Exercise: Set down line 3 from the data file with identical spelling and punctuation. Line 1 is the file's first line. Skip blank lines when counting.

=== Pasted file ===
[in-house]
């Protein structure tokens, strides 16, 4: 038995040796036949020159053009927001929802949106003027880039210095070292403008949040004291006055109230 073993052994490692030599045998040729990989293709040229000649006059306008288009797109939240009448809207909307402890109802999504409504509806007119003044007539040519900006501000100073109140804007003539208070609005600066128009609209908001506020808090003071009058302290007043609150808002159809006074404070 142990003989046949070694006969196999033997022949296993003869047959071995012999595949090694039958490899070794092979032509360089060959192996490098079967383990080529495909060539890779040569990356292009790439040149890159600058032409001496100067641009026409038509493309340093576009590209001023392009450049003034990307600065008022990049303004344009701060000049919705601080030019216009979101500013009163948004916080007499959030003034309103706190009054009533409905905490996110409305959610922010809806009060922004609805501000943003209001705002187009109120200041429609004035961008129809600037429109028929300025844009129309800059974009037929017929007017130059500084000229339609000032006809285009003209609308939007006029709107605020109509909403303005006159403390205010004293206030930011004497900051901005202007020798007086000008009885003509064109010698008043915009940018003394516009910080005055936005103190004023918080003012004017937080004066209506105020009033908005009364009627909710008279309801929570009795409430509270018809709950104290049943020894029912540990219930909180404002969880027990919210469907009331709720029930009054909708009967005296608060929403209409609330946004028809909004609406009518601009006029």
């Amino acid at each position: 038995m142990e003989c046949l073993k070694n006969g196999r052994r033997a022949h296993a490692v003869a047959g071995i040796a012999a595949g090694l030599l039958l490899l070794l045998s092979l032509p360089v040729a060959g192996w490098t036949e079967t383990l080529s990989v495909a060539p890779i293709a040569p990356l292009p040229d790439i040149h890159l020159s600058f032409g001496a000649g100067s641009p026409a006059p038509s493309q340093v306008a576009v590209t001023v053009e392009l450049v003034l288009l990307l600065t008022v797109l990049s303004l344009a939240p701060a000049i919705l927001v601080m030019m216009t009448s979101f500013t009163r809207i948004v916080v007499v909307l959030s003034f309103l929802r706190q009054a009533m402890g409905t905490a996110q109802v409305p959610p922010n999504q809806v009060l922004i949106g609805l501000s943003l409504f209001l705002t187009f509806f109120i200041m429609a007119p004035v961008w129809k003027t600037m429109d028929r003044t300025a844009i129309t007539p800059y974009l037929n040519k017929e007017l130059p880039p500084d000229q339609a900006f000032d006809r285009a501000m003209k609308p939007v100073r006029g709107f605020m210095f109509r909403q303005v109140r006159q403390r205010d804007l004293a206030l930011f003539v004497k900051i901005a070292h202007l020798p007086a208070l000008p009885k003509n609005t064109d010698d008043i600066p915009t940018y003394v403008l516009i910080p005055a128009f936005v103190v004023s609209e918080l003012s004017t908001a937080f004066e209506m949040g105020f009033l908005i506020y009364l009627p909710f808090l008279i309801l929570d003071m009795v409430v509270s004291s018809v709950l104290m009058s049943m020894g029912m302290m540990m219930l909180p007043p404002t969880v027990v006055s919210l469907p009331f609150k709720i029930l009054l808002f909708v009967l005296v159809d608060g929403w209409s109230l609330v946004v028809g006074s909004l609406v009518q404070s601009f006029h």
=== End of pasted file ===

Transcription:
């Amino acid at each position: 038995m142990e003989c046949l073993k070694n006969g196999r052994r033997a022949h296993a490692v003869a047959g071995i040796a012999a595949g090694l030599l039958l490899l070794l045998s092979l032509p360089v040729a060959g192996w490098t036949e079967t383990l080529s990989v495909a060539p890779i293709a040569p990356l292009p040229d790439i040149h890159l020159s600058f032409g001496a000649g100067s641009p026409a006059p038509s493309q340093v306008a576009v590209t001023v053009e392009l450049v003034l288009l990307l600065t008022v797109l990049s303004l344009a939240p701060a000049i919705l927001v601080m030019m216009t009448s979101f500013t009163r809207i948004v916080v007499v909307l959030s003034f309103l929802r706190q009054a009533m402890g409905t905490a996110q109802v409305p959610p922010n999504q809806v009060l922004i949106g609805l501000s943003l409504f209001l705002t187009f509806f109120i200041m429609a007119p004035v961008w129809k003027t600037m429109d028929r003044t300025a844009i129309t007539p800059y974009l037929n040519k017929e007017l130059p880039p500084d000229q339609a900006f000032d006809r285009a501000m003209k609308p939007v100073r006029g709107f605020m210095f109509r909403q303005v109140r006159q403390r205010d804007l004293a206030l930011f003539v004497k900051i901005a070292h202007l020798p007086a208070l000008p009885k003509n609005t064109d010698d008043i600066p915009t940018y003394v403008l516009i910080p005055a128009f936005v103190v004023s609209e918080l003012s004017t908001a937080f004066e209506m949040g105020f009033l908005i506020y009364l009627p909710f808090l008279i309801l929570d003071m009795v409430v509270s004291s018809v709950l104290m009058s049943m020894g029912m302290m540990m219930l909180p007043p404002t969880v027990v006055s919210l469907p009331f609150k709720i029930l009054l808002f909708v009967l005296v159809d608060g929403w209409s109230l609330v946004v028809g006074s909004l609406v009518q404070s601009f006029h």